Other cases following the rule of Phillips are MacDonough v. F.W. Woolworth Co., 91 N.J.L. 677 (E. & A. 1917); and Feingold v. S.S. Kresge Co., 116 N.J.L. 146 (E. & A. 1935). As recently as 1959, in Snyder v. I. Jay Realty Co., supra, we indicated that one basis upon which the licensee of a tenant is held to be the invitee of the landlord while upon the common passageways of the premises is that "the landlord has held out the common passageways of the premises as open and provided for the use of any one coming for all usual and customary visits to his tenants and to that extent has made such ways a public place." 30 N.J., at p. 314. The above rule, which has been termed the "invitation test," does not deny that an implied invitation may be based on economic benefit to the land occupier, but it does not regard that as an essential element. As said in Harper & James, supra, at p. 1479:

"Rather it [the invitation test] bases `invitation' on the fact that the occupier by his arrangement of the premises or other conduct has led the entrant to believe `that [the premises] were intended to be used by visitors' for the purpose which this entrant was pursuing, `and *109 that such use was not only acquiesced in by the owner [or possessor], but that it was in accordance with the intention and design with which the way or place was adapted and prepared. * * *' Such arrangement or other conduct encourages people to enter the land with a sense of assurance that it has been prepared for their safety."

The invitation test is now accepted by the great majority of the courts, notwithstanding the position taken by the Restatement of Torts. Prosser, Torts, supra, at p. 456. In discussing this test, which he emphatically recommends, Dean Prosser said:

"What is required is something in the way of an appearance of offering to the public and inducement to enter, of preparation, or assurance that the premises are provided and intended for public use that the public will not merely be tolerated, but is welcome, encouraged and desired to come." Prosser, "Business Visitors and Invitees," 26 Minn. L. Rev. 573, 586 (1942). (Emphasis added.)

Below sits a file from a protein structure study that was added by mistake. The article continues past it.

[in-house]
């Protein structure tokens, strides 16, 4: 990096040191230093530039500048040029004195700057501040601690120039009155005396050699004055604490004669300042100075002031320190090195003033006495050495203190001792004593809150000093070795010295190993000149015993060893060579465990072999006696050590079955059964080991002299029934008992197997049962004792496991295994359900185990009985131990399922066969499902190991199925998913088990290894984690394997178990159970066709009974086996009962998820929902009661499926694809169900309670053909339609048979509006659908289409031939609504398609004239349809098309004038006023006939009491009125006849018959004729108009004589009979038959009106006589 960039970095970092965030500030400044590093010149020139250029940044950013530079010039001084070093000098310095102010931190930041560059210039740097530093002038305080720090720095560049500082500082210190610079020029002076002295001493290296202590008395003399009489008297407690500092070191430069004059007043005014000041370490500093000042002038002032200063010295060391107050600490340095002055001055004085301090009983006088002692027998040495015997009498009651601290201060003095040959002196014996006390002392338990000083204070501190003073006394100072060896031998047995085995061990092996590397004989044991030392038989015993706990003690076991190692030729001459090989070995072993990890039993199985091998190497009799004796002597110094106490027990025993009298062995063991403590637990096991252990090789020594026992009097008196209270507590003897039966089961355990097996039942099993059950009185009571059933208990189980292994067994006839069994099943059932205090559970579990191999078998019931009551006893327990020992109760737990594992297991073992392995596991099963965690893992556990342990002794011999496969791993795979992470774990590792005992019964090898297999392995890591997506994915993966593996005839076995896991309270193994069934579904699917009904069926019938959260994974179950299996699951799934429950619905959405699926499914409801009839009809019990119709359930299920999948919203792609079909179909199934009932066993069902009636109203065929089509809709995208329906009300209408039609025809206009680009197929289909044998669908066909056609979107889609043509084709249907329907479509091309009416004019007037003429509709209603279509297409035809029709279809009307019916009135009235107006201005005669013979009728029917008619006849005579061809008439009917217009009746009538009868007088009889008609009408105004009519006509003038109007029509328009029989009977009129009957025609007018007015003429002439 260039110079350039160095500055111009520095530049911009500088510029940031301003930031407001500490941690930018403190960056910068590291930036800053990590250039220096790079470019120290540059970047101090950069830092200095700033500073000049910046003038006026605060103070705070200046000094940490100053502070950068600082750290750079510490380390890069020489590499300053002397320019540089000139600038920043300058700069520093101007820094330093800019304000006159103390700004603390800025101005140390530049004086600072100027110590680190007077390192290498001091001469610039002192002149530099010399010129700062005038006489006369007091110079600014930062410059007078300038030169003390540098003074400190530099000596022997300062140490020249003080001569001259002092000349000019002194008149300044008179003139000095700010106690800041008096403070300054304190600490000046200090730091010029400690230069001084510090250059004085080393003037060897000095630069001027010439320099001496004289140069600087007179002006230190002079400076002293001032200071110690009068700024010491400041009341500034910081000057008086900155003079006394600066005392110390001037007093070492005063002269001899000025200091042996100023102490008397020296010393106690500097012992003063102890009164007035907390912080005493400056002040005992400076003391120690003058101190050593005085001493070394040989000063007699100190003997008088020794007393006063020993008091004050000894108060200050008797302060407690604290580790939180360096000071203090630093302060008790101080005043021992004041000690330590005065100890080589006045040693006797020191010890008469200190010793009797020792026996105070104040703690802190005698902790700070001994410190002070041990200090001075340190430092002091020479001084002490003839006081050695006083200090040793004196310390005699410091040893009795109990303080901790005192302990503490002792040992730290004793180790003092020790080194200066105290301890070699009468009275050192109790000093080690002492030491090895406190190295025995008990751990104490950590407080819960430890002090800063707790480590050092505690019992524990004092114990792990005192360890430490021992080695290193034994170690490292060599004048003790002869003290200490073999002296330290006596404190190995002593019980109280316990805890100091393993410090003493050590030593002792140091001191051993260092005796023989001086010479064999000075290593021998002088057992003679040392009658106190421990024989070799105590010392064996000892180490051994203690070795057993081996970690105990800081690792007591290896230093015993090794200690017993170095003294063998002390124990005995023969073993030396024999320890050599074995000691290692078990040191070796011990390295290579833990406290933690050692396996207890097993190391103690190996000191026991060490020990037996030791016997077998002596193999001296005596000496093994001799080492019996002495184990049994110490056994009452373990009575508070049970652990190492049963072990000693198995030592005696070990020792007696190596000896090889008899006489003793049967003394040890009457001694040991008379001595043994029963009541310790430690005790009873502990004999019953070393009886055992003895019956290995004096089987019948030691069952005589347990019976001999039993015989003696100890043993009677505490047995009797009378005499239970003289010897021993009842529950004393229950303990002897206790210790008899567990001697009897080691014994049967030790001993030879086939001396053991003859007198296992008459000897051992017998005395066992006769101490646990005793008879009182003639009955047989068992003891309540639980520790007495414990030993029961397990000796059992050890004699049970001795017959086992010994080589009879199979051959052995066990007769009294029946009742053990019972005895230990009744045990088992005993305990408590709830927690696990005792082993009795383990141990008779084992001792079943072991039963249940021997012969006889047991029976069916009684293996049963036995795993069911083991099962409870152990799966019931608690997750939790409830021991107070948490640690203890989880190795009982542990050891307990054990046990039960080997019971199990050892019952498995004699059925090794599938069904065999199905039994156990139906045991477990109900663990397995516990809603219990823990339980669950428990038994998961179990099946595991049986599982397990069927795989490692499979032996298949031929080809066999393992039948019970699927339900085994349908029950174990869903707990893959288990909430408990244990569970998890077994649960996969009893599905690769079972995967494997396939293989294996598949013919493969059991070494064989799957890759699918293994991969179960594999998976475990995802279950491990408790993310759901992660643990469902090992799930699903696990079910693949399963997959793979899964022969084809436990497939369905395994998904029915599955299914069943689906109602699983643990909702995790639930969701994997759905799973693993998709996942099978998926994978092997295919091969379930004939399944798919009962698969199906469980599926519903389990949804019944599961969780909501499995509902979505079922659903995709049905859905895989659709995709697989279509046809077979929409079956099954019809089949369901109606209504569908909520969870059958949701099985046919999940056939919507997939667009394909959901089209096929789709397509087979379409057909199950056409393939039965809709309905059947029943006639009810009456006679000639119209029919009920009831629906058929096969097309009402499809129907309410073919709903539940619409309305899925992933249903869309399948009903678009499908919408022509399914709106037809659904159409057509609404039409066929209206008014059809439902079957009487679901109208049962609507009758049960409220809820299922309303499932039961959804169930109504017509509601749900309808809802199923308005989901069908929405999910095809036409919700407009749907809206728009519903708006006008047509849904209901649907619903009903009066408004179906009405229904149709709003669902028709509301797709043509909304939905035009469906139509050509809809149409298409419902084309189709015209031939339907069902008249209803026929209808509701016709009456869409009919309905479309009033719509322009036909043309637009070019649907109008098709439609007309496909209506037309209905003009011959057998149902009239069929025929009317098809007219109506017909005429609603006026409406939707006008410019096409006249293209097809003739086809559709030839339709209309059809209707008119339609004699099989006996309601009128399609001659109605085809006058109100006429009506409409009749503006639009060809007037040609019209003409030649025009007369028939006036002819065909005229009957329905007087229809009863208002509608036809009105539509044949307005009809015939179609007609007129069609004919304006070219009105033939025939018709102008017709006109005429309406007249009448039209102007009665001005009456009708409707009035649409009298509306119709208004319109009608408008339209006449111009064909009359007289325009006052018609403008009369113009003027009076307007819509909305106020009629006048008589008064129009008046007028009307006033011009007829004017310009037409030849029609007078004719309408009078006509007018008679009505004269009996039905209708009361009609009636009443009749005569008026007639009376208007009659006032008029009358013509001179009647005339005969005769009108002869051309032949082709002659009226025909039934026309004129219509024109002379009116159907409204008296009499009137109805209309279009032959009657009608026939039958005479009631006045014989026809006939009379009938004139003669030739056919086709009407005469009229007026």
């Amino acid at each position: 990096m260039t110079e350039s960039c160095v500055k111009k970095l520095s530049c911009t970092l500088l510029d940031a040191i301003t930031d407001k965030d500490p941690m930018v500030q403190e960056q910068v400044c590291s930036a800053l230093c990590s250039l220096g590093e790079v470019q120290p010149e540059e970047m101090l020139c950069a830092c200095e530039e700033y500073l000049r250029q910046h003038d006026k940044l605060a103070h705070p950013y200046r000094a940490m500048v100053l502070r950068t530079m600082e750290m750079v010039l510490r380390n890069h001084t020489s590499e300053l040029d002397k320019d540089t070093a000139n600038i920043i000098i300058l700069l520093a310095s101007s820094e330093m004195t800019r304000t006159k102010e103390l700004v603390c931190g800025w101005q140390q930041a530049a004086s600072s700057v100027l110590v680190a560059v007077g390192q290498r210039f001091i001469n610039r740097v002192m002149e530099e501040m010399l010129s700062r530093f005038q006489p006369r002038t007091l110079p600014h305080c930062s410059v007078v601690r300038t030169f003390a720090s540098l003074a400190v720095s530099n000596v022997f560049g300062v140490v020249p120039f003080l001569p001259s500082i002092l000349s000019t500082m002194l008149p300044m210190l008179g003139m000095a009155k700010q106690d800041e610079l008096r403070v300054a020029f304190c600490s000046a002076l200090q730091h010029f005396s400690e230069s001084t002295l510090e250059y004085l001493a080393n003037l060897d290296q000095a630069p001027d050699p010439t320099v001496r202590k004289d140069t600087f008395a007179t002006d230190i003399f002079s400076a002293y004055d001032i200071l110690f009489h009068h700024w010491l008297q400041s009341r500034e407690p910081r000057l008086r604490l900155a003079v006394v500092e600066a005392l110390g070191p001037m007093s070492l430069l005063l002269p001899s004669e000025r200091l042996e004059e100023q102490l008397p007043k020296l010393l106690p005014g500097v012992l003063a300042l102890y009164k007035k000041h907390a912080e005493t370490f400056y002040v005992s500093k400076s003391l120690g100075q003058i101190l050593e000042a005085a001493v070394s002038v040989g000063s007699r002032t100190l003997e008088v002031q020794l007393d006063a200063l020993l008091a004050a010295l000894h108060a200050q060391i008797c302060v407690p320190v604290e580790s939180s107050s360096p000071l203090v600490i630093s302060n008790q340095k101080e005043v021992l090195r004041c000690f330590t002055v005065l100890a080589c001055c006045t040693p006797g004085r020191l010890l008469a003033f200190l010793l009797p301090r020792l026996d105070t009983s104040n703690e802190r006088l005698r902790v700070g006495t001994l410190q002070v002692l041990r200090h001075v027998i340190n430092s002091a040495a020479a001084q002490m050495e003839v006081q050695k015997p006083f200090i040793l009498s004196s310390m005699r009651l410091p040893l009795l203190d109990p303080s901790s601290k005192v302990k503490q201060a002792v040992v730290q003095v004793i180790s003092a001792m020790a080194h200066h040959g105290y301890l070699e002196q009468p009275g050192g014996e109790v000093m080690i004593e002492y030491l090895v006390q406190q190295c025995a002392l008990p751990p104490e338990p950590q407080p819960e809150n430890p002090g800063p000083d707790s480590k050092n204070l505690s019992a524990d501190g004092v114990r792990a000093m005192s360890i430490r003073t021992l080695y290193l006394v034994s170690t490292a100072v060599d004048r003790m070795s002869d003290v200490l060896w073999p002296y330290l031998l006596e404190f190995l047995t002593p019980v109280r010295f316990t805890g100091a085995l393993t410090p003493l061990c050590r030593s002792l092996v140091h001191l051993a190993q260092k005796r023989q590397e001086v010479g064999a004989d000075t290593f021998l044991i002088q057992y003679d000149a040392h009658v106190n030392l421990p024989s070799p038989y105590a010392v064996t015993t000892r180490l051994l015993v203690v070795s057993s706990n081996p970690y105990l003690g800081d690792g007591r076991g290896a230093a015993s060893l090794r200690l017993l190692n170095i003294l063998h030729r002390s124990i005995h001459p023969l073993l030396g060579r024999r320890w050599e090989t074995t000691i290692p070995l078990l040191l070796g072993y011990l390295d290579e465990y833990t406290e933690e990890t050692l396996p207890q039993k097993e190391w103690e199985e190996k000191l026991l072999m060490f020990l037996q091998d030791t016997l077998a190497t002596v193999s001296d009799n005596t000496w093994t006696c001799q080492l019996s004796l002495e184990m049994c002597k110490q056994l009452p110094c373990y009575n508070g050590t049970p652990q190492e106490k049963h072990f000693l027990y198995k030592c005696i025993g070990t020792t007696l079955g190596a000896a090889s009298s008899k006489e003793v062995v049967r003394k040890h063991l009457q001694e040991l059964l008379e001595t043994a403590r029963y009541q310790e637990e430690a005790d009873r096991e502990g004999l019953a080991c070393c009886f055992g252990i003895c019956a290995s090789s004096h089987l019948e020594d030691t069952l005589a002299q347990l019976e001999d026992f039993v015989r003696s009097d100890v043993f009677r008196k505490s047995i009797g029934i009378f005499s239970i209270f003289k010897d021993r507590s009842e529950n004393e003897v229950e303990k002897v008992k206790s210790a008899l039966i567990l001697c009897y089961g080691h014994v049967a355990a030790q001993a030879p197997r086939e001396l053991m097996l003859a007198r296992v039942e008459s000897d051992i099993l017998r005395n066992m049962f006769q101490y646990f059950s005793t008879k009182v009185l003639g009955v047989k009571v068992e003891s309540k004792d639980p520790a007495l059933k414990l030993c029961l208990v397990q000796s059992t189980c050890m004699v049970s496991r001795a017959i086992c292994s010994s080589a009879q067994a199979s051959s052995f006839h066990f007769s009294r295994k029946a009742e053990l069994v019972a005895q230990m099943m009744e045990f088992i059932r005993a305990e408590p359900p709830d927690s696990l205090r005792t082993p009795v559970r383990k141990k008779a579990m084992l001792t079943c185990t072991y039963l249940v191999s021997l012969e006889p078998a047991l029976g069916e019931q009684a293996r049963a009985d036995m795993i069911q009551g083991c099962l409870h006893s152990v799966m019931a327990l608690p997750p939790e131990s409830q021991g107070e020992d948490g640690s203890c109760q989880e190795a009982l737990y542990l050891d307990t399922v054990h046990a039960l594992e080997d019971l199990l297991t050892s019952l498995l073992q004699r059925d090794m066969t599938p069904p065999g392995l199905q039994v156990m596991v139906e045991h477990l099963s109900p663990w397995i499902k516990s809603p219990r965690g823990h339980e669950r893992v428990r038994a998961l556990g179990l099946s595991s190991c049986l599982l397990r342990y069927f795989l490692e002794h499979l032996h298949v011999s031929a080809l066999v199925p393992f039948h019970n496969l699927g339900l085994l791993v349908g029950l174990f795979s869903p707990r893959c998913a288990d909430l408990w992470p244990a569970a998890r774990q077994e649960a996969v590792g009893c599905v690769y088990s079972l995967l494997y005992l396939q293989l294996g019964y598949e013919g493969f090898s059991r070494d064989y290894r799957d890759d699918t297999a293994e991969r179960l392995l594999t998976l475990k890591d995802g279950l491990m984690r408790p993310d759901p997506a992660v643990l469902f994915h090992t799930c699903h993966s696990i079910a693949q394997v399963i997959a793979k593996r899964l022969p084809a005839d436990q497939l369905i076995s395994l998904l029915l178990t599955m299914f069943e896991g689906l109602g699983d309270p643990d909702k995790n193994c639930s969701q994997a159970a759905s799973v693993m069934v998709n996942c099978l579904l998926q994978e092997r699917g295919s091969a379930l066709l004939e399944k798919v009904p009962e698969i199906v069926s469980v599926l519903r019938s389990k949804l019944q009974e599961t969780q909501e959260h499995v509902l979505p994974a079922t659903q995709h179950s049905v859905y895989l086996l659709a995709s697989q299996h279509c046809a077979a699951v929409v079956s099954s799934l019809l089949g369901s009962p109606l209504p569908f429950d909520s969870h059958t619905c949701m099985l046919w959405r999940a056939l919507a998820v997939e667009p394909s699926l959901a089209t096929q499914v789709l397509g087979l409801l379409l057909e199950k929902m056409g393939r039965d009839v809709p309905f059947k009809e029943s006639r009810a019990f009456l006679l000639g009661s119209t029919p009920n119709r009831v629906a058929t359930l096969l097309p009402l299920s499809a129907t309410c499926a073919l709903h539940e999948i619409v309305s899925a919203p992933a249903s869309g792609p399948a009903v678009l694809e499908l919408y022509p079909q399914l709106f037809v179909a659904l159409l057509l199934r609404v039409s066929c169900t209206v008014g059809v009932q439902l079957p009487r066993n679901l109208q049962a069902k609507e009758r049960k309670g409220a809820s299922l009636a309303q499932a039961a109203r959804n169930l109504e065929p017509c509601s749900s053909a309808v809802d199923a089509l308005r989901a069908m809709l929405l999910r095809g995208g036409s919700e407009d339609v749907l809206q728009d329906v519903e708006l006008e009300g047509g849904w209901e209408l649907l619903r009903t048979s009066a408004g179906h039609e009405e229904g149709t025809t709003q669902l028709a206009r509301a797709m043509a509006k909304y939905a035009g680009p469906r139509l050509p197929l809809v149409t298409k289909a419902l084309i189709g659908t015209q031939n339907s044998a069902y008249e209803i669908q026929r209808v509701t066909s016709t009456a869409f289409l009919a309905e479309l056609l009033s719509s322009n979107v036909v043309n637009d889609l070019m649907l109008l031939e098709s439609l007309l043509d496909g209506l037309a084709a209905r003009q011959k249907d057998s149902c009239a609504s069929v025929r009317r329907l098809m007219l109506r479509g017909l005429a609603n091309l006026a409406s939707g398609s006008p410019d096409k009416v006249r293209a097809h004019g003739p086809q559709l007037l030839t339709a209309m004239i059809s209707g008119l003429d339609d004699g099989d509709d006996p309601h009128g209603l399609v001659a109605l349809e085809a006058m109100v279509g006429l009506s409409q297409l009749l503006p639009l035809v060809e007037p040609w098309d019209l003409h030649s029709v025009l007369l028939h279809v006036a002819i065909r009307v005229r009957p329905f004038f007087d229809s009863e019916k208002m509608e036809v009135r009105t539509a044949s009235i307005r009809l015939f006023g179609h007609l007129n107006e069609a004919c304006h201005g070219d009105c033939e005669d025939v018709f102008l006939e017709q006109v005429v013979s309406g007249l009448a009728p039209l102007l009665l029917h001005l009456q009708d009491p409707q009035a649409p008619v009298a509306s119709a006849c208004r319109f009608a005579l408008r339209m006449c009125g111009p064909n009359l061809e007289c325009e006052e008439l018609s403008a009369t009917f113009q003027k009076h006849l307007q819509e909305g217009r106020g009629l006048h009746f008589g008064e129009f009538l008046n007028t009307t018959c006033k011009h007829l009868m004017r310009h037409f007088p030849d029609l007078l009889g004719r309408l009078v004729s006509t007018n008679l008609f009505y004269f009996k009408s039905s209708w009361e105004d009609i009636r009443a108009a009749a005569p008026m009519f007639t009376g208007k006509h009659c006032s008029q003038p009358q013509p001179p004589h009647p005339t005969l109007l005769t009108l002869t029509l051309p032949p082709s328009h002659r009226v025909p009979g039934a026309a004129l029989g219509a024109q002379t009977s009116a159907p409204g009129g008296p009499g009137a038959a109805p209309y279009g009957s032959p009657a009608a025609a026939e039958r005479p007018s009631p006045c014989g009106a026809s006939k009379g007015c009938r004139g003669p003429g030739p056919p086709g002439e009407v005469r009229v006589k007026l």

Although an employee's visitor is generally considered a licensee, see Fitzpatrick v. Cumberland Glass Mfg. Co., 61 N.J.L. 378 (Sup. Ct. 1898), where the employer has "so far permitted and encouraged the practice [of visits to employees for certain purposes] that it might reasonably be believed that the premises were open to any member of the public coming for such a purpose," then an invitation to such visitors might be implied. Prosser, supra, 26 Minn. L. Rev., at p. 594, citing cases. (Emphasis added) It is not so much a lack of economic benefit to the occupier which deprives persons lawfully upon the premises of the status of invitee, but, "[i]t is rather the fact that the premises obviously are not provided for such a purpose; that the visitor is not solicited or encouraged to come for such an end; in short, that he must understand that his presence will be suffered at most, and that he is not invited to come." Id., at p. 597 (Emphasis added) The status of a social guest at the home of his host was distinguished by Dean Prosser thus: